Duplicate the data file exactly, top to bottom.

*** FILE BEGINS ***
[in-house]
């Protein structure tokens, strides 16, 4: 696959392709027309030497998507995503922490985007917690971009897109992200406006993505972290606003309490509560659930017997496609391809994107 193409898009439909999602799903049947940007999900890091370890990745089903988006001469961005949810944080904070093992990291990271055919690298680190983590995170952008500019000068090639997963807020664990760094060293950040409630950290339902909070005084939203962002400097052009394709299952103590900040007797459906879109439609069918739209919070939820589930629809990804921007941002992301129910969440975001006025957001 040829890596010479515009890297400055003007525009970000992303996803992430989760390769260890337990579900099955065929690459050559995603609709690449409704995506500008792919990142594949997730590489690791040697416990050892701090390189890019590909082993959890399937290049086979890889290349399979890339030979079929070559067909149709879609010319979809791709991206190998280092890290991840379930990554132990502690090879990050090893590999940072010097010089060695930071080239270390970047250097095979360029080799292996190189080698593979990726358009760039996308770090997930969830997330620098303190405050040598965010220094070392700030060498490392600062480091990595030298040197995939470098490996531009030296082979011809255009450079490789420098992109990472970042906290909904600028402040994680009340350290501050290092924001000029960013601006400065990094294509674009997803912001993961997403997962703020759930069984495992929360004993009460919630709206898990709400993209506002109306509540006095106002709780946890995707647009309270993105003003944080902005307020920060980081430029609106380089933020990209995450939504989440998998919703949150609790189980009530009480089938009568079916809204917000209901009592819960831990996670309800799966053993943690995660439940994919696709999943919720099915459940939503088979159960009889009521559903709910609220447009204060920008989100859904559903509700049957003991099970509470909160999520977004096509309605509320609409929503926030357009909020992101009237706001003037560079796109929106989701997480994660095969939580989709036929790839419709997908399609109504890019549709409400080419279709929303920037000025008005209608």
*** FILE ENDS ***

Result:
[in-house]
């Protein structure tokens, strides 16, 4: 696959392709027309030497998507995503922490985007917690971009897109992200406006993505972290606003309490509560659930017997496609391809994107 193409898009439909999602799903049947940007999900890091370890990745089903988006001469961005949810944080904070093992990291990271055919690298680190983590995170952008500019000068090639997963807020664990760094060293950040409630950290339902909070005084939203962002400097052009394709299952103590900040007797459906879109439609069918739209919070939820589930629809990804921007941002992301129910969440975001006025957001 040829890596010479515009890297400055003007525009970000992303996803992430989760390769260890337990579900099955065929690459050559995603609709690449409704995506500008792919990142594949997730590489690791040697416990050892701090390189890019590909082993959890399937290049086979890889290349399979890339030979079929070559067909149709879609010319979809791709991206190998280092890290991840379930990554132990502690090879990050090893590999940072010097010089060695930071080239270390970047250097095979360029080799292996190189080698593979990726358009760039996308770090997930969830997330620098303190405050040598965010220094070392700030060498490392600062480091990595030298040197995939470098490996531009030296082979011809255009450079490789420098992109990472970042906290909904600028402040994680009340350290501050290092924001000029960013601006400065990094294509674009997803912001993961997403997962703020759930069984495992929360004993009460919630709206898990709400993209506002109306509540006095106002709780946890995707647009309270993105003003944080902005307020920060980081430029609106380089933020990209995450939504989440998998919703949150609790189980009530009480089938009568079916809204917000209901009592819960831990996670309800799966053993943690995660439940994919696709999943919720099915459940939503088979159960009889009521559903709910609220447009204060920008989100859904559903509700049957003991099970509470909160999520977004096509309605509320609409929503926030357009909020992101009237706001003037560079796109929106989701997480994660095969939580989709036929790839419709997908399609109504890019549709409400080419279709929303920037000025008005209608």